JavaOne 1998: A Watershed Moment
JavaOne 1998 was a watershed moment for me. For starters, that was the year of the Java Ring. And having cut my teeth as a programmer on embedded systems, the ring was super cool. Imagine Java -- the network-savvy language -- running on a multitude of useful devices all around you. Great, now let's get cracking already.
That was also the year when Enterprise JavaBeans were the rave (pun possibly intended). Until then we'd been rolling remote services by hand using RMI and CORBA and using proprietary O-R mapping tools, if we were lucky. Everybody seemed to have a database chock full of data they wanted to expose to the world, and entity beans made that task all too easy. Yes indeed, at that point the network certainly became the computer and then we wanted to make it all go away. Sessions beans -- arguably the crown jewels of EJB today -- were perceived as being too simplistic in comparison. Hey, but what about my database? No doubt, if you were resume padding then you definitely wanted to be able to say that you'd gotten your hands dirty with entity beans. And so it began.
JavaOne 1998 was a watershed moment for yet another reason: I landed a new job. Oh, you better believe I was packing a resume or ten when I showed up on Day One. But my resume made no mention of Enterprise JavaBeans. No, it would take another year or so at my new post painfully swinging the EJB golden hammer before I earned those bragging rights. And believe you me, as early adopters of the technology we paid a very high price blazing new trails. We made all the common mistakes and then some. In the end, it wasn't the technology that let us down. We wanted it to work. It just took us too long to realize that it was the entirely wrong tool for our job. In retrospect, those painful lessons aren't worth bragging about. Indeed, it took me another three years and many more lessons learned the hard way before I could bear documenting the blood, sweat, and tears in Bitter EJB.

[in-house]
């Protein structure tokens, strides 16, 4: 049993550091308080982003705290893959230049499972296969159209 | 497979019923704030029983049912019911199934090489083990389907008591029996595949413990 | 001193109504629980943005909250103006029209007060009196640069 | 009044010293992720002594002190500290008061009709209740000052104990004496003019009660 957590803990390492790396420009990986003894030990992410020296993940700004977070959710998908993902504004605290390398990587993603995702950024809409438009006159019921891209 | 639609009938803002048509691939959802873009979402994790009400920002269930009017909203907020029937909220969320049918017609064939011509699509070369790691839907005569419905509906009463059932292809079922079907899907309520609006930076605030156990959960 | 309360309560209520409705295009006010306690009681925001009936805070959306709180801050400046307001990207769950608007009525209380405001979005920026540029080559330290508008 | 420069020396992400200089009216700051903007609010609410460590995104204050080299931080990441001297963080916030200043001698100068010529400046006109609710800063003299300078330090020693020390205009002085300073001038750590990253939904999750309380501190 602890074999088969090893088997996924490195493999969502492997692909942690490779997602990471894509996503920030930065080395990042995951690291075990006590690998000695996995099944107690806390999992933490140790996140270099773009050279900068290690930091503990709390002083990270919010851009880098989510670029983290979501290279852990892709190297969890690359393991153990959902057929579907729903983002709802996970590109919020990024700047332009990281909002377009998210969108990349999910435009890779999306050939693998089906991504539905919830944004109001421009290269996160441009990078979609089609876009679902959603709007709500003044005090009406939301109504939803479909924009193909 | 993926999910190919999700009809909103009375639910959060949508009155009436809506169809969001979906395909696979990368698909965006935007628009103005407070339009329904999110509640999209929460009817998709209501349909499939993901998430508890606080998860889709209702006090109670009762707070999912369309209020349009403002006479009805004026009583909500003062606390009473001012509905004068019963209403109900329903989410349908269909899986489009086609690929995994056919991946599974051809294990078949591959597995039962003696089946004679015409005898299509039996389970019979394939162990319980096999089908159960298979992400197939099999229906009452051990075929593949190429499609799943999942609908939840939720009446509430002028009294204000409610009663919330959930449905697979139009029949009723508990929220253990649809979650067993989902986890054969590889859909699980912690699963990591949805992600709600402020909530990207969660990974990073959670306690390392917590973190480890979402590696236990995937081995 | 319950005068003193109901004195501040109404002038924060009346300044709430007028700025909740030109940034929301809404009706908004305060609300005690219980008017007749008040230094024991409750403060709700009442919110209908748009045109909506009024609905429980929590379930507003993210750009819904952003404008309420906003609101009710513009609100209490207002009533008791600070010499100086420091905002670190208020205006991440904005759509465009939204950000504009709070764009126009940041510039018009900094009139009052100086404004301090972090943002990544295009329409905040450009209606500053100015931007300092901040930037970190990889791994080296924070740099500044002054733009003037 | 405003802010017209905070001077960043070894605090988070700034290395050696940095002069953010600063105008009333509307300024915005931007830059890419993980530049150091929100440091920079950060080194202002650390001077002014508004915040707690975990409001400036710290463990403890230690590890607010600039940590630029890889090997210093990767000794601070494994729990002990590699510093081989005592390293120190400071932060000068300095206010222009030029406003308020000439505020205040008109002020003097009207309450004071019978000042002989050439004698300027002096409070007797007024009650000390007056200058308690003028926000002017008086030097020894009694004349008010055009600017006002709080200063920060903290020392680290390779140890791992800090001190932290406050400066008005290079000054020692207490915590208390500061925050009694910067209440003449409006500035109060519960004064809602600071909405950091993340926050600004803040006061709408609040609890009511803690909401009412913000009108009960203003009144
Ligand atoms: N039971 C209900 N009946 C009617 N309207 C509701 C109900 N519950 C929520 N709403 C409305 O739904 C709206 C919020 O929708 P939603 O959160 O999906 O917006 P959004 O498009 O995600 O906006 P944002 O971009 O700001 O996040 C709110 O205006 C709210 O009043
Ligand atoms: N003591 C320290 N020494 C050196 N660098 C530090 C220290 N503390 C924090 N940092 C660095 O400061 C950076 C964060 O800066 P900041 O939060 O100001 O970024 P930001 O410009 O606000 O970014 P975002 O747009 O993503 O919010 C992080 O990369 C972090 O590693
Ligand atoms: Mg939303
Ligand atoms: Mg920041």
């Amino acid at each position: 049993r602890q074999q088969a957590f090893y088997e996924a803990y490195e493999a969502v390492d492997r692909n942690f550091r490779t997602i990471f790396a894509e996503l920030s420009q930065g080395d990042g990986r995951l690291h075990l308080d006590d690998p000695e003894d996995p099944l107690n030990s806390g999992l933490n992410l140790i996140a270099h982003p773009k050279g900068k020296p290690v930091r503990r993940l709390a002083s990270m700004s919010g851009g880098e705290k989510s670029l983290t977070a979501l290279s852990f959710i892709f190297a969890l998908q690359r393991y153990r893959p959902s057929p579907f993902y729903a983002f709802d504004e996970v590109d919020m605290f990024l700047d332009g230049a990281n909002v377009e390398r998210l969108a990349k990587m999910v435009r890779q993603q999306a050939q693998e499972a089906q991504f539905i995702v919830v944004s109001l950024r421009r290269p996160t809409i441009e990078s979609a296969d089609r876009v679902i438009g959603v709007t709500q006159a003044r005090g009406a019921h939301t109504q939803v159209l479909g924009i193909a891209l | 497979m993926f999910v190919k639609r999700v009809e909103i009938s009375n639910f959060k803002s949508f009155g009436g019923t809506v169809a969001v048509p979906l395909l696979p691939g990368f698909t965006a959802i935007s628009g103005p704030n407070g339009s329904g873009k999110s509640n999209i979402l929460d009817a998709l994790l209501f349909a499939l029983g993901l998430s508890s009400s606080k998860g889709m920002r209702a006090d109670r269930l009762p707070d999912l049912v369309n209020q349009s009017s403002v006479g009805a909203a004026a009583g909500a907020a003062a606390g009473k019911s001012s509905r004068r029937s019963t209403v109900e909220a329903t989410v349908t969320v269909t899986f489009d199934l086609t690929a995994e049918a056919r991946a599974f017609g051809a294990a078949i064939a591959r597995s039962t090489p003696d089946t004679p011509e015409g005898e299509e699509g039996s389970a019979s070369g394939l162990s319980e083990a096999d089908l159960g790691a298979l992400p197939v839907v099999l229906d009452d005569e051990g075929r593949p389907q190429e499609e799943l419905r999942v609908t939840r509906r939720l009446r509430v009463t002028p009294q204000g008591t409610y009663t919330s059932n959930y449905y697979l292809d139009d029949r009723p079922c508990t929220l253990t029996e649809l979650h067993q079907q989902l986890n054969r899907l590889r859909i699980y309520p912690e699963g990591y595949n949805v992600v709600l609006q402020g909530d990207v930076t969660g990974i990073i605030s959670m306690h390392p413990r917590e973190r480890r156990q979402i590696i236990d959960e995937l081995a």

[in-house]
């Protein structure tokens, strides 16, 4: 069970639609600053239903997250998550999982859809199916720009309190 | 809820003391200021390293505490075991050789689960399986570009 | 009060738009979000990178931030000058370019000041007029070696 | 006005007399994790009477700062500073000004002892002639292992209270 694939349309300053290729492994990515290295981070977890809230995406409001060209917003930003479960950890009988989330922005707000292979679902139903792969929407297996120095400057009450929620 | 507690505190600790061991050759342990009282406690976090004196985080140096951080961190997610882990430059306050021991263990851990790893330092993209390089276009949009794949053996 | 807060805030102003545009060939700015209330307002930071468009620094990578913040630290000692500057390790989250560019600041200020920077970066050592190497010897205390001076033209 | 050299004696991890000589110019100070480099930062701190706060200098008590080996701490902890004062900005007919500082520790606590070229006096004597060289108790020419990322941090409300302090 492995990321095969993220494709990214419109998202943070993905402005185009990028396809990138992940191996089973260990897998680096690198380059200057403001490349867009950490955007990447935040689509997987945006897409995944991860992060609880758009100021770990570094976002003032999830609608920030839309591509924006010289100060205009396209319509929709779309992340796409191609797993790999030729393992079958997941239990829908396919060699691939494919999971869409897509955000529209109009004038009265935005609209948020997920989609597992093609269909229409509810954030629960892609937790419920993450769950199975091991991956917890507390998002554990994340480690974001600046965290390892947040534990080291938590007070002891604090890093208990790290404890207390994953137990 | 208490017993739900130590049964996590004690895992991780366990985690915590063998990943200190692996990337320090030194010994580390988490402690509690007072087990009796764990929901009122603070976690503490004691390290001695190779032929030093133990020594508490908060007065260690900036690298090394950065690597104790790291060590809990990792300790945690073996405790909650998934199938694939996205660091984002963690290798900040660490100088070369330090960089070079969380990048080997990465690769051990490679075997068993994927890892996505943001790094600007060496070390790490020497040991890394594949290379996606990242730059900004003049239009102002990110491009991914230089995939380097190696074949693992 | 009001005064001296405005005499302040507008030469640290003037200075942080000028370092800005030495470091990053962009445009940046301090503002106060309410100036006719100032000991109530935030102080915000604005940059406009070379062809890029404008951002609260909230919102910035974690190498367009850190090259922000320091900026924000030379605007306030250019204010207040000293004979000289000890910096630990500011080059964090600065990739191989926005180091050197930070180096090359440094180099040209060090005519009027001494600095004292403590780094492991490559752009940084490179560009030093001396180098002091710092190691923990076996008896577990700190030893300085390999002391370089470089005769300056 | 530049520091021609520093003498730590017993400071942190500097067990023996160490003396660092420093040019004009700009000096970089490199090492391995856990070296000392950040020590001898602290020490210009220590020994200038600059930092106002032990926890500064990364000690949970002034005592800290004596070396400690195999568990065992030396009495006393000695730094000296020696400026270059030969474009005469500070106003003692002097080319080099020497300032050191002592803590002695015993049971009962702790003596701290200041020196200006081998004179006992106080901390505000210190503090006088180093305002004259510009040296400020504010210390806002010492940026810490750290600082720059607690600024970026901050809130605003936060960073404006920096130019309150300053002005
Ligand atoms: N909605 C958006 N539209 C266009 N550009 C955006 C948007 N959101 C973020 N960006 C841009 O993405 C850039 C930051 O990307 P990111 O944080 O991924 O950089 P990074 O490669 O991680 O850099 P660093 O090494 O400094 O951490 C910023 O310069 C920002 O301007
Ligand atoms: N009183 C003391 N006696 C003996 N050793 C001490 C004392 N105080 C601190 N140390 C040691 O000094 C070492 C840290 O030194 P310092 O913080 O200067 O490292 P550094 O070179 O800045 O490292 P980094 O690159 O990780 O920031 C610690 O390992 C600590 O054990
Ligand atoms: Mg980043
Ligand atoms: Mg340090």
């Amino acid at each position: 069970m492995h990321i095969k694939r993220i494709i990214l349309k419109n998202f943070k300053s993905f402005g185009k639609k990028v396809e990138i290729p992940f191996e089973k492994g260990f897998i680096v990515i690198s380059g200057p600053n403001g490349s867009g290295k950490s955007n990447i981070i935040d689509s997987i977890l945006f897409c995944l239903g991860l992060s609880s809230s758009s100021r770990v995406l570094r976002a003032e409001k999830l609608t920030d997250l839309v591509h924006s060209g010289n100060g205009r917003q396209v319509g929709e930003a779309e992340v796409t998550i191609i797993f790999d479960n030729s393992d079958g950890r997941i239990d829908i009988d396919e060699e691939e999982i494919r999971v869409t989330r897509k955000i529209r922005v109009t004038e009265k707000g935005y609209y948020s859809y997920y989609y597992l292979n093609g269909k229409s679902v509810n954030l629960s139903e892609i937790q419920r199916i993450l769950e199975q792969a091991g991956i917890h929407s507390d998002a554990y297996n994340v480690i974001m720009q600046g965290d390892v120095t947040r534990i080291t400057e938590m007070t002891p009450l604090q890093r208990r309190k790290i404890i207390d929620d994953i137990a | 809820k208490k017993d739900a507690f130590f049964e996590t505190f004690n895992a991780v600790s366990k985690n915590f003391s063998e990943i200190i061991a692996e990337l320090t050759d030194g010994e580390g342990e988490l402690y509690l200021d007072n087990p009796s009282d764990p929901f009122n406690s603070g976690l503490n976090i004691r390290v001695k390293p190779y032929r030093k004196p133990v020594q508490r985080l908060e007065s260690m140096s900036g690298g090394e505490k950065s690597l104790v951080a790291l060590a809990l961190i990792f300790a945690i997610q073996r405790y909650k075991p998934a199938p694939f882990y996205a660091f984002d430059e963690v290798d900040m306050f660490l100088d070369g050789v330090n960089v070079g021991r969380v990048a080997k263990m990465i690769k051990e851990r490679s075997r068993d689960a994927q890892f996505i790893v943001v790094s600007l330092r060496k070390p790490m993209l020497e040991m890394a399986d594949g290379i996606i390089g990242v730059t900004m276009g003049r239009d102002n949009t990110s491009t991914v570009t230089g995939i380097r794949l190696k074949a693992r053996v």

So while you're at JavaOne this week, above all else have fun and meet new people. Years from now when the glow of new technology has faded, your fondest memories will be of those good times and friends. And while you're trying to grok all the new APIs and tools, remember that at the end of the day it's all about building software that has value to its users. I find that much more gratifying and rewarding than sporting a well-padded resume. That said, you'll likely learn about a new API or tool this week to help you get the job done better and faster. (That's what your boss thinks you're doing anyway!) After the fun and people, JavaOne is all about culling for new ideas. By all means, use what you find to your advantage. But remember that as an early adopter you'll need to be extra careful. Before diving headlong into the deep end, consider wading into the pool using the following techniques:
- Practice with learning tests. Before writing production code using a new API, write learning tests that let you poke and prod the software to see if it reacts as you expect. Once you've codified your expectations in tests, you'll have a handy collection of working code to draw from.
- Don't bet the farm on new technologies. Start a pilot project, prototype, or technology spike to learn as soon as possible if it's the right tool for your job.
- Let others blaze trails for you. Subscribe to mailing lists and forums where other early adopters are discussing their successes and failures with a technology of interest. Make sure to contribute your own experiences.
But what about the Ring? Well, things seem to have come full circle since 1998. Witness the new Java logo. If things go as Sun plans, you'll be seeing the new logo pasted on a multitude of computing products going forward. As for Enterprise JavaBeans, well, let's just say we've learned a lot since 1998. ;-)